Angle’s European Ovarian Cancer Trial Enrolls First Patient

Angle’s European Ovarian Cancer Trial Enrolls First Patient

Angle PLC has recruited the first patient for its European ovarian cancer trial (ANG-001), which aims to enroll 200 women diagnosed with a pelvic mass via imaging studies who are scheduled to undergo surgery to remove their tumors.

Patients’ blood will be examined with the Parsortix system, which enables the cells of interest to be acquired using a simple blood test, and RNA from the cell harvests of patients will be assessed to identify the presence or absence of ovarian circulating tumor cells (CTCs).

Patient enrollment is expected to be complete by the end of the year.

The four cancer clinical centers that are actively recruiting patients include the Medical University of Vienna, which will lead the trial, analyzing samples from the patients and optimizing RNA markers; Charité – Universitätsmedizin Berlin; the Vivantes Network for Health GmbH with the Department of Gynecology, Hospital Neukölln; and the Vivantes Network for Health GmbH with the Clinic for Gynecology and Obstetrical Medicine in the Klinikum Auguste Viktoria.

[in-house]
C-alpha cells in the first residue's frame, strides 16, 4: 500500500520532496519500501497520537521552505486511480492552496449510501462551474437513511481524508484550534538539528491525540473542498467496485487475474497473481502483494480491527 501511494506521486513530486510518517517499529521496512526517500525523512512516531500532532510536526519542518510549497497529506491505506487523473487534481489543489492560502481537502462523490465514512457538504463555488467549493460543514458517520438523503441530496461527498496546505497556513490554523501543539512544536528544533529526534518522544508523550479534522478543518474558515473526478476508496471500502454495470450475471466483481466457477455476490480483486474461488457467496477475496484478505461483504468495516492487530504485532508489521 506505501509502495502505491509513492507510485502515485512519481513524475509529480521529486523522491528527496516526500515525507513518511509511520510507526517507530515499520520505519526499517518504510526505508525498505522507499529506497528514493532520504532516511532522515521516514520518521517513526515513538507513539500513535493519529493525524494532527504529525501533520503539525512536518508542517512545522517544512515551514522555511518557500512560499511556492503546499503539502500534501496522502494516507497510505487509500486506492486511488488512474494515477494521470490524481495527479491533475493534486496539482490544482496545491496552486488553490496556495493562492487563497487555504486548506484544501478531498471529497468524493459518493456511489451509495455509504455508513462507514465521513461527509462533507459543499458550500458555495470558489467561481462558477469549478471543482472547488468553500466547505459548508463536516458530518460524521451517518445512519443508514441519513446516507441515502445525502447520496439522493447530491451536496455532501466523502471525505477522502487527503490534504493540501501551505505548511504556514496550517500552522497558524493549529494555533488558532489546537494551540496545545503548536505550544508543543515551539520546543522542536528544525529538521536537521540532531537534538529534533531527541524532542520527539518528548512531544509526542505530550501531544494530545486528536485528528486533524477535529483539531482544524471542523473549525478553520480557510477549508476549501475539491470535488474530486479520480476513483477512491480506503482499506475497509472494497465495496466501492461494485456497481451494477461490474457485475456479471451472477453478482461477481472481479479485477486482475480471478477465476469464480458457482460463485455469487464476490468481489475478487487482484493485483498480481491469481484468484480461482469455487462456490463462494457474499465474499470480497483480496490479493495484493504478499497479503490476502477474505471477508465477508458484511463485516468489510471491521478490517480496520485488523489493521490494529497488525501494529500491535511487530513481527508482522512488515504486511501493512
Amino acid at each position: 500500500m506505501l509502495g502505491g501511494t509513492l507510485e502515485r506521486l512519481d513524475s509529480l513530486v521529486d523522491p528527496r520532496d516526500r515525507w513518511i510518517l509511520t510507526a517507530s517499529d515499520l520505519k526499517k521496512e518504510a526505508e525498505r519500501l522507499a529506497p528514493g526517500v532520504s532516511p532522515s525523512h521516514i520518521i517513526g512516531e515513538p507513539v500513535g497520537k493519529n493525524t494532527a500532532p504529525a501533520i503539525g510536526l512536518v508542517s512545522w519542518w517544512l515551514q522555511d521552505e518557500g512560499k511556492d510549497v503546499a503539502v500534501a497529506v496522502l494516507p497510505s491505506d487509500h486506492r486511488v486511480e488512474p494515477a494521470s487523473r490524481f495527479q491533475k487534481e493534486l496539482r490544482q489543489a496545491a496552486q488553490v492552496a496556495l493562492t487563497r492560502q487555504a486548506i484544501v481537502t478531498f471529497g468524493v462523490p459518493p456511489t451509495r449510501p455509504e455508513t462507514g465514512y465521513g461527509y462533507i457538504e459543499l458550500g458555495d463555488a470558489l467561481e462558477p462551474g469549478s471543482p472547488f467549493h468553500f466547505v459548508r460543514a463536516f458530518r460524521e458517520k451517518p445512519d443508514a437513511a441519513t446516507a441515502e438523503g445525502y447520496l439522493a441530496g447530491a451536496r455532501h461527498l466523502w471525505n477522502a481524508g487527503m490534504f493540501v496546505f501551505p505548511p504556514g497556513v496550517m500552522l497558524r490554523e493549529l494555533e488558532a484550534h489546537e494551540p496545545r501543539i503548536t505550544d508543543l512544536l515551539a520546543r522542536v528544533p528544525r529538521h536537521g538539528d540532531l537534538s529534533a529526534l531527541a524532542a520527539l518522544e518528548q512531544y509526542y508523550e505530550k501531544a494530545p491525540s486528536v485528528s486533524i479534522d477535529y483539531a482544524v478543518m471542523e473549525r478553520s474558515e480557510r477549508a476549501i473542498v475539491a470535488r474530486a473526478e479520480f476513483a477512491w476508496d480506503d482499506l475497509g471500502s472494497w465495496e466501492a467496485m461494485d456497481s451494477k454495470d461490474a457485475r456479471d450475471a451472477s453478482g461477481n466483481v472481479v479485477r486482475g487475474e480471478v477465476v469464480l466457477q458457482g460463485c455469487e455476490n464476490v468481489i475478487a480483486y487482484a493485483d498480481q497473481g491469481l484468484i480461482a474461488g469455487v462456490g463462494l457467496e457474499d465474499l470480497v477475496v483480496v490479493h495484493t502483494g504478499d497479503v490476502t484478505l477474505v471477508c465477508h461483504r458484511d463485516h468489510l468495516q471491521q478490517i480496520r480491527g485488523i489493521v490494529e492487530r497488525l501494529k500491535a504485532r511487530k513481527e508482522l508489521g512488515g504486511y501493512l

The first half of patients enrolled in the trial will be used to establish which of the RNA markers previously investigated are best to identify ovarian cancer CTCs harvested by the Parsortix system. The remaining patients will validate if those RNA markers are successful to distinguish between women with benign and cancerous pelvic masses.

Angle’s Parsortix system uses a patented micro-fluidic technology in the form of a disposable cassette to capture and harvest circulating tumor cells from blood. The cassette captures CTCs based on their less deformable nature and larger size compared to other blood components. The cassette is then placed in a clamp and the Parsortix system automatically processes patient samples.

If the study is successful, Angle could offer its Parsortix system to qualified European hospitals where a laboratory-developed test (LDT) based on the RNA indicators identified would be able to evaluate the cancerous status of patients before surgery for abnormal pelvic mass.

Andrew Newland, Angle founder and chief executive, said in a press release that the company has made a huge effort to get the study up and going.

“The four participating centers are enthusiastic and committed, and we look forward to the next stage of development of this important clinical application,” he said.

Angle is also planning a similar study in the United States.

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